A Theoretical and Empirical Study of Occupational Choice under Uncertainty

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Date
1983-10-01
Authors
Mattila, J. Peter
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Economics

The Department of Economic Science was founded in 1898 to teach economic theory as a truth of industrial life, and was very much concerned with applying economics to business and industry, particularly agriculture. Between 1910 and 1967 it showed the growing influence of other social studies, such as sociology, history, and political science. Today it encompasses the majors of Agricultural Business (preparing for agricultural finance and management), Business Economics, and Economics (for advanced studies in business or economics or for careers in financing, management, insurance, etc).

History
The Department of Economic Science was founded in 1898 under the Division of Industrial Science (later College of Liberal Arts and Sciences); it became co-directed by the Division of Agriculture in 1919. In 1910 it became the Department of Economics and Political Science. In 1913 it became the Department of Applied Economics and Social Science; in 1924 it became the Department of Economics, History, and Sociology; in 1931 it became the Department of Economics and Sociology. In 1967 it became the Department of Economics, and in 2007 it became co-directed by the Colleges of Agriculture and Life Sciences, Liberal Arts and Sciences, and Business.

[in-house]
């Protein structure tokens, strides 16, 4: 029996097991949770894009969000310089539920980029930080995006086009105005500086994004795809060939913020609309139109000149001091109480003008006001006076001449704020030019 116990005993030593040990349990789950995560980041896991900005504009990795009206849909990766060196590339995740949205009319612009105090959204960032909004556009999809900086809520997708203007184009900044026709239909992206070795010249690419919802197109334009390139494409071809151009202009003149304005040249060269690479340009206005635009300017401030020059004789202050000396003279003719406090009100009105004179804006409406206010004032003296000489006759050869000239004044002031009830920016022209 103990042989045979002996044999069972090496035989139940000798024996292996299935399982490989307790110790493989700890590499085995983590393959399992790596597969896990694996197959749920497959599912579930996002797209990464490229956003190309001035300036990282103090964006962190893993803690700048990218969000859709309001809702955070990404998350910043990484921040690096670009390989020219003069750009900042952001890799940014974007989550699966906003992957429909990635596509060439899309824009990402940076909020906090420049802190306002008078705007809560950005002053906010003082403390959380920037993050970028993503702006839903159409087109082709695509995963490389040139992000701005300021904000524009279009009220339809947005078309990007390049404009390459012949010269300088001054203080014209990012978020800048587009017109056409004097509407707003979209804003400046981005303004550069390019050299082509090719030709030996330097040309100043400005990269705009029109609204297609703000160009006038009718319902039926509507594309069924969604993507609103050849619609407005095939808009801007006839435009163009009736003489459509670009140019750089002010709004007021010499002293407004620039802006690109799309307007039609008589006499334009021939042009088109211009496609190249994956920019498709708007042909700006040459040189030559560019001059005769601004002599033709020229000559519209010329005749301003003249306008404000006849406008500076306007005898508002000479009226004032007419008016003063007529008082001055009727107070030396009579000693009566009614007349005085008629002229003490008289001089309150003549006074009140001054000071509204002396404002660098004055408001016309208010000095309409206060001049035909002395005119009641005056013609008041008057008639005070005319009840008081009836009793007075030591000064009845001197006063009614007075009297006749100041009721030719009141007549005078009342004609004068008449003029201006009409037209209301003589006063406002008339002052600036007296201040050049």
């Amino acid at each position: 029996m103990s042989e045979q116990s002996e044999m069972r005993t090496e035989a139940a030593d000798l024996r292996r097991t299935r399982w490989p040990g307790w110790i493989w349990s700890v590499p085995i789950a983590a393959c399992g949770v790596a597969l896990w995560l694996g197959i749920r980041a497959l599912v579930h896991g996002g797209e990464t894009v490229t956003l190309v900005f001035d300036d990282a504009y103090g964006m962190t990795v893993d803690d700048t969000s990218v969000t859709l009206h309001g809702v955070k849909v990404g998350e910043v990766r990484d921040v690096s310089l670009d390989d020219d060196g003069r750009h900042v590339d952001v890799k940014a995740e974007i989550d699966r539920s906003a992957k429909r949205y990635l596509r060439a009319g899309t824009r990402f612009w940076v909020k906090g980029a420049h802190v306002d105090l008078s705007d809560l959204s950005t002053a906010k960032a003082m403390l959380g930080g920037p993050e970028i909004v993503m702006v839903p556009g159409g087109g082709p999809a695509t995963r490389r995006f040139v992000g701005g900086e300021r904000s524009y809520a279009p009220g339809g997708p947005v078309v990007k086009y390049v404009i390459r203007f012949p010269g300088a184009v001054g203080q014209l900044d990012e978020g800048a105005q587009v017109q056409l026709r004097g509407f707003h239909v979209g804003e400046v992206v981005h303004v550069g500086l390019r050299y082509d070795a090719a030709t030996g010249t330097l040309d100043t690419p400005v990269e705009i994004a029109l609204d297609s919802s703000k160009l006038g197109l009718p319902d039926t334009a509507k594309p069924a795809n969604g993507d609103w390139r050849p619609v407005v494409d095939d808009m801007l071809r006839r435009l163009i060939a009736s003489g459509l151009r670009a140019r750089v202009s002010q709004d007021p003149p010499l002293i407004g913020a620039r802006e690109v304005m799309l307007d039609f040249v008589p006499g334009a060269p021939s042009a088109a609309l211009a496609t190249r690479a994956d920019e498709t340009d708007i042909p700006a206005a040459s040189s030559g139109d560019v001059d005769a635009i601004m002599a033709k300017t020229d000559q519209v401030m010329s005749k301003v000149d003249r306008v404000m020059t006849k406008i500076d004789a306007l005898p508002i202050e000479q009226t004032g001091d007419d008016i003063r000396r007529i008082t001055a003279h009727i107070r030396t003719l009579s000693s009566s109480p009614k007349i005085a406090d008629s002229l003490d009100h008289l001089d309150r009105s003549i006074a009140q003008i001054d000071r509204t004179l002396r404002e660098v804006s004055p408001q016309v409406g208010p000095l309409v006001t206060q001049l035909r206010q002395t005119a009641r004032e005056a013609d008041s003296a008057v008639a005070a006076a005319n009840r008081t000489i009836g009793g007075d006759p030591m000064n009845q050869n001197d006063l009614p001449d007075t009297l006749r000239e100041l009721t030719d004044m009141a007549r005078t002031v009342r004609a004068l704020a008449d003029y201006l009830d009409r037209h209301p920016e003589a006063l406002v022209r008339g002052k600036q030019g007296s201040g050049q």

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1898–present

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  • Department of Economic Science (1898–1910)
  • Department of Economics and Political Science (1910-1913)
  • Department of Applied Economics and Social Science (1913–1924)
  • Department of Economics, History and Sociology (1924–1931)
  • Department of Economics and Sociology (1931–1967)

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Abstract

This paper will present a model of occupational choice in which the agents are uncertain about their wage within the occupation. Agents are assumed to know their own stock of human capital and the distribution of wages per unit of human capital in the occupation at the time of initial labor market entry. The agents decide which occupation to select based on their expected utility from each occupation, given the tastes for future consumption, the available stock of human capital, the tastes for the occupation, the costs of entry into the occupation, the assets available for consumption, the tastes for risk, and the distribution of wages within each occupation. By specifying the form of the utility function, we can derive estimable equations relating the probability of choosing an occupation, i, to the moments of the distribution of wages and the past accumulations of human capital. By imposing appropriate restrictions on the parameters of the model, both within equations and across equations, all the parameters of the structural model underlying the occupational choice may be derived.

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